In so doing, Hamm, who last month called OPEC a "toothless tiger",
appears to be bracing for a price war with the world's biggest
exporter, Saudi Arabia. The OPEC-leader and other key members of the
oil exporter group have so far shown no real sign of moving to cut
production to lift prices.
Conventional wisdom among oil analysts is that Saudi Arabia,
frustrated by a global supply glut caused by soaring output in the
United States, is prepared to let prices fall to squeeze U.S. shale
oil producers out of the market.
"We have elected to monetize nearly all of our outstanding oil
hedges, allowing us to fully participate in what we anticipate will
be an oil price recovery," Hamm said in a statement on Wednesday
when the company posted third-quarter results. Continental will hold
a conference call on its quarterly earnings with analysts on
The move to sell all crude oil hedge positions from October through
2016 netted the oil company a $433 million one-time gain during the
most recent quarter.
"We view the recent downdraft in oil prices as unsustainable given
the lack of fundamental change in supply and demand," Hamm said.
Most energy experts said that when prices began falling in June
companies should have been carrying more hedging contracts that lock
in high prices and protect them from low ones.
"It's pretty unusual for a company to monetize all of its hedges.
The fact that they're going basically unhedged on oil suggests that
they're going to take on a bit more risk," said Leo Mariani, an
analyst at RBC Capital Markets.
Since they traded at more than $115 a barrel in mid-June, benchmark
Brent crude futures have plunged to levels not seen since October
2010, closing near $83 a barrel on Wednesday.
That rout has punished drillers like Continental, whose shares are
down by more than 30 percent over the same period. Many analysts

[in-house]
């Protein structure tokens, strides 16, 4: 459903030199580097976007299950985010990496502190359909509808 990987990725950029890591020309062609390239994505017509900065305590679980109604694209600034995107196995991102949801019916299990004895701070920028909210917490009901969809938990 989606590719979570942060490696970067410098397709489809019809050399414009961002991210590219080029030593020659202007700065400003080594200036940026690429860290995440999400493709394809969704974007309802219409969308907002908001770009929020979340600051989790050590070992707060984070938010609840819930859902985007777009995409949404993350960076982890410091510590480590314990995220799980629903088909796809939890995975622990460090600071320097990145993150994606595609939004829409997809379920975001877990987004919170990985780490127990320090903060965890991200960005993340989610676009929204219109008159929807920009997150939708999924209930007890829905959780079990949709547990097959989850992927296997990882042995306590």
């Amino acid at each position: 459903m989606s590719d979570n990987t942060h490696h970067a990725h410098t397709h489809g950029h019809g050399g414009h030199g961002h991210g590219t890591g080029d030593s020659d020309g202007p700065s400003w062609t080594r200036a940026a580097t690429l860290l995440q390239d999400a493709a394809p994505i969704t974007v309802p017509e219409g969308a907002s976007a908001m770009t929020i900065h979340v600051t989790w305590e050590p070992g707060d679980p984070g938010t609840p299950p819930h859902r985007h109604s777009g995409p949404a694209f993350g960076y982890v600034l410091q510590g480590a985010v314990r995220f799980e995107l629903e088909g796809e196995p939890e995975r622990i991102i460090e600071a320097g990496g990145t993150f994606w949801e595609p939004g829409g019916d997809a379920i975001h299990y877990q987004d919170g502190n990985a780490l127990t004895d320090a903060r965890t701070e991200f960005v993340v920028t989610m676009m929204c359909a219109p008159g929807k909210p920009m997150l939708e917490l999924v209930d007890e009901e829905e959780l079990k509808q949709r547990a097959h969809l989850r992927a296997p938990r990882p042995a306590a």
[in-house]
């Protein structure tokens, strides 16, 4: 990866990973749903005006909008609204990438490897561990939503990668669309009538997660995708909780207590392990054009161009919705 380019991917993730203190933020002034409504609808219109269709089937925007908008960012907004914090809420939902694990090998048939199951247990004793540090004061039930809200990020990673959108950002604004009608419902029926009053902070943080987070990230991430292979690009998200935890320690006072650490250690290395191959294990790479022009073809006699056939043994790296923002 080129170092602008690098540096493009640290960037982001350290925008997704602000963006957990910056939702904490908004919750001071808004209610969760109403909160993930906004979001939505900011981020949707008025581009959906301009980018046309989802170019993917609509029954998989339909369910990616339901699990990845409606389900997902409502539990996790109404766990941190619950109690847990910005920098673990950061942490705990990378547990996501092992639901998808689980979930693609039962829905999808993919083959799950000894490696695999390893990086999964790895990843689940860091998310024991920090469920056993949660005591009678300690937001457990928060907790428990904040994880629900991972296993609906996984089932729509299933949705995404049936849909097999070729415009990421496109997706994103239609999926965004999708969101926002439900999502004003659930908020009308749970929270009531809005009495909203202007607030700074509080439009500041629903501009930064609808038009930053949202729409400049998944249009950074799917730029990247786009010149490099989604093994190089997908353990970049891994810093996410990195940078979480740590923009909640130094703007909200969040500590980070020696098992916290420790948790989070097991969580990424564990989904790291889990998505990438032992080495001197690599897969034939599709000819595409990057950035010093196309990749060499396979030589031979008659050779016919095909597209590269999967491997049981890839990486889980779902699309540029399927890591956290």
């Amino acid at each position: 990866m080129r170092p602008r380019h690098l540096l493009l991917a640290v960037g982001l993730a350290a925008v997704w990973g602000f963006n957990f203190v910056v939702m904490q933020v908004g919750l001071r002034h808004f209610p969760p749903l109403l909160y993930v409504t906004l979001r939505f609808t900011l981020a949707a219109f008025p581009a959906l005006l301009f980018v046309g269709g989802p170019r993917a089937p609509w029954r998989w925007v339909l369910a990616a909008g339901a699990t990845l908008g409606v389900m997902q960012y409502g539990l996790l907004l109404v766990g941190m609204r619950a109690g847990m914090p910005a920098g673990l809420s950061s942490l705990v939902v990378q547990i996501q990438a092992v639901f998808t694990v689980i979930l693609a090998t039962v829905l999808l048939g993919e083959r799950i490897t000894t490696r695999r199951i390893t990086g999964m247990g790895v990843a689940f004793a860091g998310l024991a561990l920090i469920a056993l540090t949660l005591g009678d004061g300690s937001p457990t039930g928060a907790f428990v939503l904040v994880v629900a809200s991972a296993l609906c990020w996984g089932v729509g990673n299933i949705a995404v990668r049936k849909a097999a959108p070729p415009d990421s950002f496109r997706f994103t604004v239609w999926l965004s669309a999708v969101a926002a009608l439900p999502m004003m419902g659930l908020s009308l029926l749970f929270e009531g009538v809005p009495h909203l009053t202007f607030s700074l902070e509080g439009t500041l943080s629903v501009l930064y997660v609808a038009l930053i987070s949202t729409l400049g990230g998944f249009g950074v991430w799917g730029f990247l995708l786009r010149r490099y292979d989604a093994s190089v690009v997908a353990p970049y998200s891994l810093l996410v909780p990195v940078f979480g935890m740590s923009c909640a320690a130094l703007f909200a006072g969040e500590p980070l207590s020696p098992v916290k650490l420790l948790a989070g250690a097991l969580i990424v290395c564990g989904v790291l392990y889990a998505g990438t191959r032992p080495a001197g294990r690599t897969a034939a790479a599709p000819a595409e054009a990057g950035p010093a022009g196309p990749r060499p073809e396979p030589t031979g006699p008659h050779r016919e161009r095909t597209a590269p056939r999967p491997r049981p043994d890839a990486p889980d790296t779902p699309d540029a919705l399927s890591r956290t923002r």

have forecast even lower crude prices.
Hedging offers commodity producers protection from sharp price
drops, though it can also limit profits if prices soar. By exiting
hedging, Hamm is effectively betting that the steep drop in oil
prices is a short-term fluke bound to reverse course.
To be sure, going "naked" without hedges is not unprecedented.
Majors such as Chevron Corp and Exxon Mobil Corp do little hedging
on their own production.
Yet in a bit of a strategic hedge, Hamm slashed Continental's 2015
capital spending budget by $600 million, saying he would not put
more drilling rigs in the field while prices are low. Given that,
Continental doesn't expect its production to jump as much as
previously forecast next year.
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The company now expects a 2015 capital budget of $4.6 billion, down
from a previous estimate of $5.2 billion.
Continental, a top producer in North Dakota's Bakken field, trimmed
its output growth estimate for next year, now expecting a 23-29
percent jump from 2014 levels. Hamm had previously forecast a 26-32
percent jump for next year.
It posted third-quarter net income of $533.5 million, or $1.44 per
share, compared with $167.5 million, or 45 cents per share, in the
Hamm, who founded the Oklahoma City-based company in 1967, is in the
midst of a bitter divorce battle with his wife Sue Ann.
Since Hamm owns about 68 percent of the company, the divorce
settlement holds vast implications. During much of August and
September, the CEO spent most days in court to attend his divorce
trial, which may result in one of the largest divorce judgments in
Philip K. Verleger, president of consultancy PKVerleger LLC and a
one-time adviser to President Jimmy Carter, said Continental's
decision on hedging may concern investors.
"My expectation is that Continental's investors will rue this
decision because it changes the firm's business," he said. "Hedging
provides an assured cash flow. By dropping the hedges the firm is
gambling that prices go up. If they go down Continental will go
Other analysts, however, said the company has a strong balance sheet
and can weather the downdraft.
(Reporting By Ernest Scheyder in Williston, and Jonathan Leff and
Jessica Resnick-Ault in New York; Writing by Terry Wade; Editing by
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